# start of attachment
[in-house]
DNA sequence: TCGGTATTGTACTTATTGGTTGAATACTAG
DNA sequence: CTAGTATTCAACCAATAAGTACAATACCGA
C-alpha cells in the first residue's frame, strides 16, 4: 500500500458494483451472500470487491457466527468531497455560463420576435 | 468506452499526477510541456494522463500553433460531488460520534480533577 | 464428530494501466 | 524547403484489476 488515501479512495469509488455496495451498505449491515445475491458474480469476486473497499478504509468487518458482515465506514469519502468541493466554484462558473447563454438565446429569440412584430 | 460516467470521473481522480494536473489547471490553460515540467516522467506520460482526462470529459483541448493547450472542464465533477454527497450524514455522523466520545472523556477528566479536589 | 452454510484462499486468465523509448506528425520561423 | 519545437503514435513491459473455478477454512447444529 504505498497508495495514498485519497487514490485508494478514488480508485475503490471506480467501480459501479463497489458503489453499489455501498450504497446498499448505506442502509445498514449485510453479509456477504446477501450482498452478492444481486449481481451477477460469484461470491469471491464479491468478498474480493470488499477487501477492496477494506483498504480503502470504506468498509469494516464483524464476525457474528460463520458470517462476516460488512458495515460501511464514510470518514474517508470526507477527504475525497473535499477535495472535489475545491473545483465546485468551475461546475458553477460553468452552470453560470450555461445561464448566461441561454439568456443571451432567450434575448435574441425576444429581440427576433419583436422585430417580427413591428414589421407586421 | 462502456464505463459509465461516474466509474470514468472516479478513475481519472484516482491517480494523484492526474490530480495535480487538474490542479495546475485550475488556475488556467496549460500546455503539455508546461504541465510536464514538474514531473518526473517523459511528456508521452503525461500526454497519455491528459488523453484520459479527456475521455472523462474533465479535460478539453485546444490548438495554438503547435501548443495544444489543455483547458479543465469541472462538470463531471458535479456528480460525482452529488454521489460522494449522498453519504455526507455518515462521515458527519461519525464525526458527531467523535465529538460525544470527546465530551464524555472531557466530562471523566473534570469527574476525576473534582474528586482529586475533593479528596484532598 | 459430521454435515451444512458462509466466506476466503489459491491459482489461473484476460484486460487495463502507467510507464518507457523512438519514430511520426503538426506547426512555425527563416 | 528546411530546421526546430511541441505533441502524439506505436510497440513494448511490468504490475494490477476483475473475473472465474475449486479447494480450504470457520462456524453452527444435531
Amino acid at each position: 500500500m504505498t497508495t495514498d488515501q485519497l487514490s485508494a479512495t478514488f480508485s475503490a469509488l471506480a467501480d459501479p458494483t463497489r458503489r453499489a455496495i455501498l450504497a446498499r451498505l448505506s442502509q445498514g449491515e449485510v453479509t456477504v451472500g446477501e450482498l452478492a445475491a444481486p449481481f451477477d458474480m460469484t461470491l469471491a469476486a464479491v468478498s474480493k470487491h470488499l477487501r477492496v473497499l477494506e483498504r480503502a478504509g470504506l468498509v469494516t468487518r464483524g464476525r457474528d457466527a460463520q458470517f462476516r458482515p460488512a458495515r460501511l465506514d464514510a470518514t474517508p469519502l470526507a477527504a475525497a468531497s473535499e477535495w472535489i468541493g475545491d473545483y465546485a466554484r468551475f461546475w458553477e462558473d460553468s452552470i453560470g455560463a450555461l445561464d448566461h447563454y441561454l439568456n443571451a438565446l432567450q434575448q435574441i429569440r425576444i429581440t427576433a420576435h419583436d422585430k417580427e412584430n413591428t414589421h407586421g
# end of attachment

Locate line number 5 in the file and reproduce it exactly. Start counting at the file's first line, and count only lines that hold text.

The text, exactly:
Amino acid at each position: 500500500m504505498t497508495t495514498d488515501q485519497l487514490s485508494a479512495t478514488f480508485s475503490a469509488l471506480a467501480d459501479p458494483t463497489r458503489r453499489a455496495i455501498l450504497a446498499r451498505l448505506s442502509q445498514g449491515e449485510v453479509t456477504v451472500g446477501e450482498l452478492a445475491a444481486p449481481f451477477d458474480m460469484t461470491l469471491a469476486a464479491v468478498s474480493k470487491h470488499l477487501r477492496v473497499l477494506e483498504r480503502a478504509g470504506l468498509v469494516t468487518r464483524g464476525r457474528d457466527a460463520q458470517f462476516r458482515p460488512a458495515r460501511l465506514d464514510a470518514t474517508p469519502l470526507a477527504a475525497a468531497s473535499e477535495w472535489i468541493g475545491d473545483y465546485a466554484r468551475f461546475w458553477e462558473d460553468s452552470i453560470g455560463a450555461l445561464d448566461h447563454y441561454l439568456n443571451a438565446l432567450q434575448q435574441i429569440r425576444i429581440t427576433a420576435h419583436d422585430k417580427e412584430n413591428t414589421h407586421g